Give ToxiBan Suspension or ToxiBan Suspension with Sorbitol orally by causing the animal to drink the calculated dose either as is or mixed with a small amount of cold water. To reduce viscosity and improve flow, shake the container thoroughly. The container has head room which allows for the addition of water to reduce viscosity and improve flow. Rinse the liquid receptacle with cold water and administer the rinsing. Consult a veterinarian should administration by stomach tube be needed.
DIRECTIONS FOR PROFESSIONAL USE ONLY:
ToxiBan Suspension or ToxiBan Suspension with Sorbitol can be poured through a funnel attached to a stomach tube in most animals. Alternate methods are use of a stomach pump or syringe to inject the suspension through a stomach tube.
Dilute suspensions of ToxiBan Granules should be stirred or agitated frequently during administration to keep the liquid uniform and prevent equipment clogging. A stomach tube or rumen tube is preferred for administration in all animals, but an oral drench may be used in an emergency.
An effective method for administering activated charcoal slurries to large animals is to use a plastic enema bag or a calf milk feeding bag. These containers allow manipulation of the slurry to keep it agitated as it is introduced into the stomach tube. Administration equipment should be flushed with a dose of cold water before removing the stomach tube. Equipment used to administer ToxiBan cleans easily with water and detergent or water alone.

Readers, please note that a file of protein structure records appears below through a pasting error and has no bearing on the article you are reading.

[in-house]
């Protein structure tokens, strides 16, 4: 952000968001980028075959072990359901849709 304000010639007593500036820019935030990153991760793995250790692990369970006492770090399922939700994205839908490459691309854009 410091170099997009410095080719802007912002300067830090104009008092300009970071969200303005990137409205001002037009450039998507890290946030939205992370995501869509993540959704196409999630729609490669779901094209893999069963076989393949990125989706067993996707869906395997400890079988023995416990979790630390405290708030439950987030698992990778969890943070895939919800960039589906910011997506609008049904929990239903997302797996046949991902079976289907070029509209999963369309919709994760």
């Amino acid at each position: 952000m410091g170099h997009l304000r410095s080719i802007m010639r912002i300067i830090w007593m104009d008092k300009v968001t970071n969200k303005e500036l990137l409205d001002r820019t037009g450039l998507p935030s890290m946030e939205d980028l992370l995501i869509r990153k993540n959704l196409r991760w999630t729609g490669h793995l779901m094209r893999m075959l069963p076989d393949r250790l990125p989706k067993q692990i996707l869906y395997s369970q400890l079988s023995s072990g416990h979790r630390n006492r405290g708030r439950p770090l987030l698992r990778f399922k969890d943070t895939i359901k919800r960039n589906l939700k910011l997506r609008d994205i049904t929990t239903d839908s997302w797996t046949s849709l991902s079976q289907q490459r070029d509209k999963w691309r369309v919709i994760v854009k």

Stomach tubes can be passed nasogastrically or orogastrically. First measure from tip of nose to the last rib to predetermine the length of tube needed to be inserted. The position of the tube can be checked by injecting one mL of sterile saline. Coughing will normally occur if the trachea has been intubated. For a detailed description of oral administration of liquids refer to pages 536 - 540 of the 5th edition of Handbook o f Veterinary Procedures & Emergency Treatment by Kirk et al.
Poisoned animals should be watched closely after treatment, since specific or systemic treatment may need be repeated. Repeated doses of activated charcoal given every 4 to 6 hours for 24 to 48 hours may interrupt the hepatoenteric circulation of the toxicant in cases of acute toxicosis.